Leaving for the Summer

By Beacon Staff

From the Sierra Nevada and the Cascades of the West to the far northeastern corner of Maine, ski resort employees by the thousands are leaving their jobs and their rented houses, rooms and cubicles as their winter jobs in ski resorts melt in the warm spring sun.

Couples begin to break up their winter romances and tearfully depart in opposite directions for their hometowns. There, some will have jobs waiting for them and a bedroom in their parent’s home. Some will spend the summer trying to justify their winter jobs to their friends.

I joined the mountain exodus the first several Aprils after World War II and spent the summers in Malibu and San Onofre riding my redwood surfboard.

Winter employees, just like regular guests, at a ski resort become comfortable there and it is easier to return to work for the same resort. Over the years I have met a lot of winter employees who have grown in their jobs and by the third year they have worked their way up into a full-time career.

Sometimes, I will be sitting and thinking about what drove me to put skiing above all else for so many years: 1947 until now? I have just finished my 65th winter of being in the snow from fall until spring. In all of those years, I was either at a ski resort or traveling between them.

In the early days we lived in the back of our cars on weekends during the summer and did nothing but ride our surfboards. We had a Coleman stove, a mattress and sleeping bag, a cold box and enough money to eat on, but not much else.

Today, when you see the cars leaving the resort parking lot in the spring headed for somewhere else, they have a couple of mountain bikes on a rack, a surfboard and a windsurfer on the roof and a couple in the front seats.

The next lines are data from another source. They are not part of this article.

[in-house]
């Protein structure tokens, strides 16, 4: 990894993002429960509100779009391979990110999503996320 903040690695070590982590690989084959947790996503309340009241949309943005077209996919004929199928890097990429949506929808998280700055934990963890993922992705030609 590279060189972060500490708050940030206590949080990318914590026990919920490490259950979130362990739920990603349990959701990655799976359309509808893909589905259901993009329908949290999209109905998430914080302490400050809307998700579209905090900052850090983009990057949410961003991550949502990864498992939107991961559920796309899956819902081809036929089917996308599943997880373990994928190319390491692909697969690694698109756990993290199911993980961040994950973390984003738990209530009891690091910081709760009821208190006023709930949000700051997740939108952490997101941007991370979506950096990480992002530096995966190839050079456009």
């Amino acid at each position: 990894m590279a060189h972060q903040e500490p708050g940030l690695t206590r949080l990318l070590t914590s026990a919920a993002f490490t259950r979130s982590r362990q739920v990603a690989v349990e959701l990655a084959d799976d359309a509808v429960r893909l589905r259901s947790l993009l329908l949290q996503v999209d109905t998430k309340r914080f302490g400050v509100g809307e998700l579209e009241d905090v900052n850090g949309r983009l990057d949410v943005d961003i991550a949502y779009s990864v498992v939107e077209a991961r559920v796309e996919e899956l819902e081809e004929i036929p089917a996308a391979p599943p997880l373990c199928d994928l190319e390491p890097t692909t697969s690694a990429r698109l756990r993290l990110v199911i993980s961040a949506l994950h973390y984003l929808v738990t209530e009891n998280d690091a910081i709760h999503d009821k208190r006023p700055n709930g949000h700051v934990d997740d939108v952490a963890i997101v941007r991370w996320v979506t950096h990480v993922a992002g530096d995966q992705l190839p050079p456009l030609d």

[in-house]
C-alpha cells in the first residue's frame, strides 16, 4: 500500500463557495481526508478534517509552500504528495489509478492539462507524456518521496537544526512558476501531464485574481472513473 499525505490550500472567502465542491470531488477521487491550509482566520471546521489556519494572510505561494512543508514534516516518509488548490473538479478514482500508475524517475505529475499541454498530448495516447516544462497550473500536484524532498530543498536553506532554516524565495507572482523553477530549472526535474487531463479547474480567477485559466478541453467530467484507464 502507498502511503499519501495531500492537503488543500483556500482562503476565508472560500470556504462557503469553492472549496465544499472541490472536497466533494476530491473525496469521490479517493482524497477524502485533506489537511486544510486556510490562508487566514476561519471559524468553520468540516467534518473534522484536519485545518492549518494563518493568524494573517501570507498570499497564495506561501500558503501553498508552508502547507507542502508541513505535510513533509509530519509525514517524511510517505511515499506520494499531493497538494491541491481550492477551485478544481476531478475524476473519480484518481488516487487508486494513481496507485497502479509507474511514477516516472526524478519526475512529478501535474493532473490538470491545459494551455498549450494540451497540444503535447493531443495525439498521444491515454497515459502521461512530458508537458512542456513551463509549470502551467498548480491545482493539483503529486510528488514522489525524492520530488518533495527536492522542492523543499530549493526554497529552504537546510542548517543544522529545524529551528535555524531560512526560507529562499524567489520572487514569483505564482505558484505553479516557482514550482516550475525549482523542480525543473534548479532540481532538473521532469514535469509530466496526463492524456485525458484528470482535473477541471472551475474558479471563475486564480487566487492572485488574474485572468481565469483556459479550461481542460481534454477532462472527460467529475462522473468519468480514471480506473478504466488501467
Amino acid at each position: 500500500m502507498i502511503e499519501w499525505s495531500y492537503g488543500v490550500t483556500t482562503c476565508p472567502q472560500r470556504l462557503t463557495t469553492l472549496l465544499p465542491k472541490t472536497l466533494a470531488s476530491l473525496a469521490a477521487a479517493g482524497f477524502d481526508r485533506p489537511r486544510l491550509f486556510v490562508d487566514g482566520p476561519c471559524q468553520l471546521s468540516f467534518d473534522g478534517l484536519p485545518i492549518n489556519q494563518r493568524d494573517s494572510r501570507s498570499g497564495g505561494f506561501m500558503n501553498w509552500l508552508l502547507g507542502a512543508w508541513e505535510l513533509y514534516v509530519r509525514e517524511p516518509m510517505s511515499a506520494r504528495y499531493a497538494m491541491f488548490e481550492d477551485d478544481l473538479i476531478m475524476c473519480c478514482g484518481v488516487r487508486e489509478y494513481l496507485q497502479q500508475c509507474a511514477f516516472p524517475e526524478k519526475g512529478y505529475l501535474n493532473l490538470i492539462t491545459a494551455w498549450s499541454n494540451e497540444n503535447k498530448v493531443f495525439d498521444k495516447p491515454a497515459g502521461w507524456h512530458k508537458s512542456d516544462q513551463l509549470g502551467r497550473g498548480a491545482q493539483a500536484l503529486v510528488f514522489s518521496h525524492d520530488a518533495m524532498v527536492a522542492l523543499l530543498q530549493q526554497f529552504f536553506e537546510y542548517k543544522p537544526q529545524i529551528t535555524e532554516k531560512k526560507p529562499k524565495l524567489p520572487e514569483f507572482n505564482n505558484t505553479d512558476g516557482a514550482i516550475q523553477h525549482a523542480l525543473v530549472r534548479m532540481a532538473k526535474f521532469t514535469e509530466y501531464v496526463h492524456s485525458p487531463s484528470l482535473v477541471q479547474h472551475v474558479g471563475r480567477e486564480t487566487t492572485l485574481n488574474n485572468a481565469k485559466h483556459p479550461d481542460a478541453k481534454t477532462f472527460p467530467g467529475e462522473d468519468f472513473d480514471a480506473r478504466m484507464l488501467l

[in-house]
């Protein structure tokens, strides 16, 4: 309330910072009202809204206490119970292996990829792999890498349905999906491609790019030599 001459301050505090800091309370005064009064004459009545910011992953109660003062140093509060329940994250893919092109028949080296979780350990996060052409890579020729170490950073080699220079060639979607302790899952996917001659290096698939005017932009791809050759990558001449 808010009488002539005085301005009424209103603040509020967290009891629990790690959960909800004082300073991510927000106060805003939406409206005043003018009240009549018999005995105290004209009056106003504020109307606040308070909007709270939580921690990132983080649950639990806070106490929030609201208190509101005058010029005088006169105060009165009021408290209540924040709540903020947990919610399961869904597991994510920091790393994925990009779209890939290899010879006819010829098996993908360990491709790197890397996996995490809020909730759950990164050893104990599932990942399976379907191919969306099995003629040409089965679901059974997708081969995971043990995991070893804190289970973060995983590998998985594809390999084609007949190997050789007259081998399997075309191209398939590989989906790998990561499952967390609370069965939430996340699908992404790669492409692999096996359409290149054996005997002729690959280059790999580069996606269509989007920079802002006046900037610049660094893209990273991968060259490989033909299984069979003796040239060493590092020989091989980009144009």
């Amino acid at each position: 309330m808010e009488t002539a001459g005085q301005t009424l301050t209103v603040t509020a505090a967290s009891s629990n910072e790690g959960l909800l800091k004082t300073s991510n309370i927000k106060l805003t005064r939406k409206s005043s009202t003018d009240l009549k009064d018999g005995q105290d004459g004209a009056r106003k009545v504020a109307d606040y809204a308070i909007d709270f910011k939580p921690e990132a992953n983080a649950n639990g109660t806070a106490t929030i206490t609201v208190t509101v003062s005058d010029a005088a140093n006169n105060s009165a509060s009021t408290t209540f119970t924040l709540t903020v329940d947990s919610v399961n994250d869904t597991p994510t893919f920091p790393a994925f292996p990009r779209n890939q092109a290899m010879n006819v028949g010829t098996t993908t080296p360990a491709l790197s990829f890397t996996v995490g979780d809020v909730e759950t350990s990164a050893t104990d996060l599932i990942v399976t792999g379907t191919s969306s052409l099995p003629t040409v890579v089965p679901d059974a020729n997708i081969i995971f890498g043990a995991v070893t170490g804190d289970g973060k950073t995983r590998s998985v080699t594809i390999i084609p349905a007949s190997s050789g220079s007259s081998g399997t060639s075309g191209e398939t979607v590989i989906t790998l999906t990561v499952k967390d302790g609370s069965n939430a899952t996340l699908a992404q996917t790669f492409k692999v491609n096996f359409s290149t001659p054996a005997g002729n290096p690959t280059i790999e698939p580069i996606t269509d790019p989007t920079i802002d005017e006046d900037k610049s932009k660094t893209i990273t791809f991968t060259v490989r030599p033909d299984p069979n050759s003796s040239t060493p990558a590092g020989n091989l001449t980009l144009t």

Before they know it, the summer will be gone and they will head for a ski resort in October. That’s when the smart person looking for good ski resort employment will get there. That is when the rental places get leased and the winter-only jobs are taken by the first people in line. They get the best jobs that offer the most ski time and get the biggest tips.

A reasonable number of resort workers in the spring only get as far as the construction companies that will be building the condominiums and houses during the summer. Don’t forget that by the middle of November, many of the people who left in the spring are now, once again, becoming the migrants and heading back to the mountains.

When I was teaching skiing in Sun Valley and Squaw Valley, I knew that I would pick up my framing hammer, tighten up my nail belt and start making a lot of money during the summer in construction in Southern California. This gave me Saturday and Sunday to surf. I would run into the occasional skier I had taught the winter before. Usually, they were a guest and not an employee and had yet to make a commitment to a spouse, a house (mortgage) in the suburbs and a lifelong job on the seventh floor of a downtown bank building.

I always encourage people to leave the resort in the spring to come back in the fall. Do it while you still can. Just tell all of your new best friends that you will be back. Tell me what is wrong with a couple of desertions and migrations on your resume?

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